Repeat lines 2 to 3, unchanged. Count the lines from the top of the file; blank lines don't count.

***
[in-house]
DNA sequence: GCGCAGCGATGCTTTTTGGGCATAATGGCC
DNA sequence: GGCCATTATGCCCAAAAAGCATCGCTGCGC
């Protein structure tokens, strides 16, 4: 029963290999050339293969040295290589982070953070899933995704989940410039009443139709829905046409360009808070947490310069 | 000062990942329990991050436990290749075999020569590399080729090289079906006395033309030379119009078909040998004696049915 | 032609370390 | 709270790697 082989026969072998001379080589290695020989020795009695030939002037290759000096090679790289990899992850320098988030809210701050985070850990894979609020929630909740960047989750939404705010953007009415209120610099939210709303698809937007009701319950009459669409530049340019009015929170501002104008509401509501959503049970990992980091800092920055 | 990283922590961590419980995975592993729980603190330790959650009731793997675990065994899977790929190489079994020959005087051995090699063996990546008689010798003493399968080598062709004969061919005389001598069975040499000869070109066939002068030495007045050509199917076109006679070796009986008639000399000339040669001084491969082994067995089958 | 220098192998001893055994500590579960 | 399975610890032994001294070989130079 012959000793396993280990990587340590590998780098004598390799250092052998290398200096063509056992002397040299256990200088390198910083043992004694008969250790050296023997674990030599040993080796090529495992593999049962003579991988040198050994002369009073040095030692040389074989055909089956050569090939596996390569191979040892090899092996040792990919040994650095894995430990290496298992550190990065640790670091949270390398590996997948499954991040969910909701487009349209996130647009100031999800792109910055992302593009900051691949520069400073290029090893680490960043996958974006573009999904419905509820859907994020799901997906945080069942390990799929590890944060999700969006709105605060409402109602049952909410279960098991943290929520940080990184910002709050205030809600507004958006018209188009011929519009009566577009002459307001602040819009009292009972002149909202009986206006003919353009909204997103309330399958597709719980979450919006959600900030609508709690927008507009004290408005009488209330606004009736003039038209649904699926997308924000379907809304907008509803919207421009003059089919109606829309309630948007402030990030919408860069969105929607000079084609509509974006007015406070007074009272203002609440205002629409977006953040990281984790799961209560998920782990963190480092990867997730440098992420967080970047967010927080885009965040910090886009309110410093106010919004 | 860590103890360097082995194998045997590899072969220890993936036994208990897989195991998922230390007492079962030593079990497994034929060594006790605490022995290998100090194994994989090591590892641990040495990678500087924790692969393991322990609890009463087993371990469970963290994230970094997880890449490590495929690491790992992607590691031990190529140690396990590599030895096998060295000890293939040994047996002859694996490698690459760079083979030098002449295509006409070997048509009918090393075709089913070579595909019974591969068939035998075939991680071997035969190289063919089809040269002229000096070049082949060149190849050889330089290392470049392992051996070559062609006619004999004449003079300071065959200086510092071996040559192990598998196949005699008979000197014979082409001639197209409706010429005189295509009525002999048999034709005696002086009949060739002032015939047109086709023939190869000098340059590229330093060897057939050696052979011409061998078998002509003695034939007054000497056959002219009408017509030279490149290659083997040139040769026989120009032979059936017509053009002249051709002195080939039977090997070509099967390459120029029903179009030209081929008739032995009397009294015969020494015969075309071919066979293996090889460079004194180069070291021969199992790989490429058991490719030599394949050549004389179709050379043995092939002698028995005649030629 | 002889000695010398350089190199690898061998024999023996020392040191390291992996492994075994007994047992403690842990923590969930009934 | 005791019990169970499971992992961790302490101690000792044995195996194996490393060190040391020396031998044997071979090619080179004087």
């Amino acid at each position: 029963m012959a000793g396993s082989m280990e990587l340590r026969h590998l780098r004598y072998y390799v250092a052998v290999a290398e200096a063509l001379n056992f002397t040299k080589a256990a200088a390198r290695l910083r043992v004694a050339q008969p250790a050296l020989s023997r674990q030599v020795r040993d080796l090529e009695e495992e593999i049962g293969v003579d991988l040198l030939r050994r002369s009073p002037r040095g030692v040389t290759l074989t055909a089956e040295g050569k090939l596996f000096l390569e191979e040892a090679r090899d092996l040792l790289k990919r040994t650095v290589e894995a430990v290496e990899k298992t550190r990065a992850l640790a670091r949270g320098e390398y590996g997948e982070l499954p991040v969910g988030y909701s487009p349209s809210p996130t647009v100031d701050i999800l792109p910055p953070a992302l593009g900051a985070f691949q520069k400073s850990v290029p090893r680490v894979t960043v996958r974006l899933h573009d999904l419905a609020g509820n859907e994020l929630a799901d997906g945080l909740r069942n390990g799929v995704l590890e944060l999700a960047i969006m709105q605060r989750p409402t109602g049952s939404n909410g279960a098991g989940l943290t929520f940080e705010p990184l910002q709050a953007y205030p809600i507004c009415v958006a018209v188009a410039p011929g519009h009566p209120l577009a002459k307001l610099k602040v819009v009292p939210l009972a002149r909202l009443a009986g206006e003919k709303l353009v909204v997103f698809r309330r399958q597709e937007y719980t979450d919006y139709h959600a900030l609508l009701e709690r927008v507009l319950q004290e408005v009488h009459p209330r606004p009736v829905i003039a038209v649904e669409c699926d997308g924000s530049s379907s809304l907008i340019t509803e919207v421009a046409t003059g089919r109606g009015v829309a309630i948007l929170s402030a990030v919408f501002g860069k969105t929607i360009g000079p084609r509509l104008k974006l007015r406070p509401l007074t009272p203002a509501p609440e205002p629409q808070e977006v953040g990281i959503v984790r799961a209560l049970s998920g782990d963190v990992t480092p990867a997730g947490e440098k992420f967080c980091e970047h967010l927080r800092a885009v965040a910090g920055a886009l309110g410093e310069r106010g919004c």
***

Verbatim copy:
DNA sequence: GCGCAGCGATGCTTTTTGGGCATAATGGCC
DNA sequence: GGCCATTATGCCCAAAAAGCATCGCTGCGC